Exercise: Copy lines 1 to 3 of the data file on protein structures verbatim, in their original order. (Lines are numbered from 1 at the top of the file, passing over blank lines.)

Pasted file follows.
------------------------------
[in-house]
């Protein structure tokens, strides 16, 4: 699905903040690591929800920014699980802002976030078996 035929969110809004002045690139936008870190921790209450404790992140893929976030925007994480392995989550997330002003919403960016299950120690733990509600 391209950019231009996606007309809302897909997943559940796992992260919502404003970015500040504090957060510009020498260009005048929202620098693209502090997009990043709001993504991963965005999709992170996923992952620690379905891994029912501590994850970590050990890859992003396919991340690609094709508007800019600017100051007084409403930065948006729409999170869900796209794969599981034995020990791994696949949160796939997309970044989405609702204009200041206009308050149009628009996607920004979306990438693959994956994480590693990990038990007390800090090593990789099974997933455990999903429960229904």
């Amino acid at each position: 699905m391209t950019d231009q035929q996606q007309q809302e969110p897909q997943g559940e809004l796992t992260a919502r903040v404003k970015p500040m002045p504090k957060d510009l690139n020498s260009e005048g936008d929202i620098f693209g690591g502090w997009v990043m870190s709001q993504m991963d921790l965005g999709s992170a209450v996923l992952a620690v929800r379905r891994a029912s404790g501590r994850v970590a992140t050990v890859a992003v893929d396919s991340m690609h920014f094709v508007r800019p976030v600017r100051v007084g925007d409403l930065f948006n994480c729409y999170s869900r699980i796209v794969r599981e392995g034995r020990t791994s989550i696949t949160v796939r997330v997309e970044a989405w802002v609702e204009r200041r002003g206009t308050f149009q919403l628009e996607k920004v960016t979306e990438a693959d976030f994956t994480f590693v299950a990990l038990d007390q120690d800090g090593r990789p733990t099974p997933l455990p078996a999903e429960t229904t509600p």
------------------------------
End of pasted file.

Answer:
[in-house]
């Protein structure tokens, strides 16, 4: 699905903040690591929800920014699980802002976030078996 035929969110809004002045690139936008870190921790209450404790992140893929976030925007994480392995989550997330002003919403960016299950120690733990509600 391209950019231009996606007309809302897909997943559940796992992260919502404003970015500040504090957060510009020498260009005048929202620098693209502090997009990043709001993504991963965005999709992170996923992952620690379905891994029912501590994850970590050990890859992003396919991340690609094709508007800019600017100051007084409403930065948006729409999170869900796209794969599981034995020990791994696949949160796939997309970044989405609702204009200041206009308050149009628009996607920004979306990438693959994956994480590693990990038990007390800090090593990789099974997933455990999903429960229904």
């Amino acid at each position: 699905m391209t950019d231009q035929q996606q007309q809302e969110p897909q997943g559940e809004l796992t992260a919502r903040v404003k970015p500040m002045p504090k957060d510009l690139n020498s260009e005048g936008d929202i620098f693209g690591g502090w997009v990043m870190s709001q993504m991963d921790l965005g999709s992170a209450v996923l992952a620690v929800r379905r891994a029912s404790g501590r994850v970590a992140t050990v890859a992003v893929d396919s991340m690609h920014f094709v508007r800019p976030v600017r100051v007084g925007d409403l930065f948006n994480c729409y999170s869900r699980i796209v794969r599981e392995g034995r020990t791994s989550i696949t949160v796939r997330v997309e970044a989405w802002v609702e204009r200041r002003g206009t308050f149009q919403l628009e996607k920004v960016t979306e990438a693959d976030f994956t994480f590693v299950a990990l038990d007390q120690d800090g090593r990789p733990t099974p997933l455990p078996a999903e429960t229904t509600p």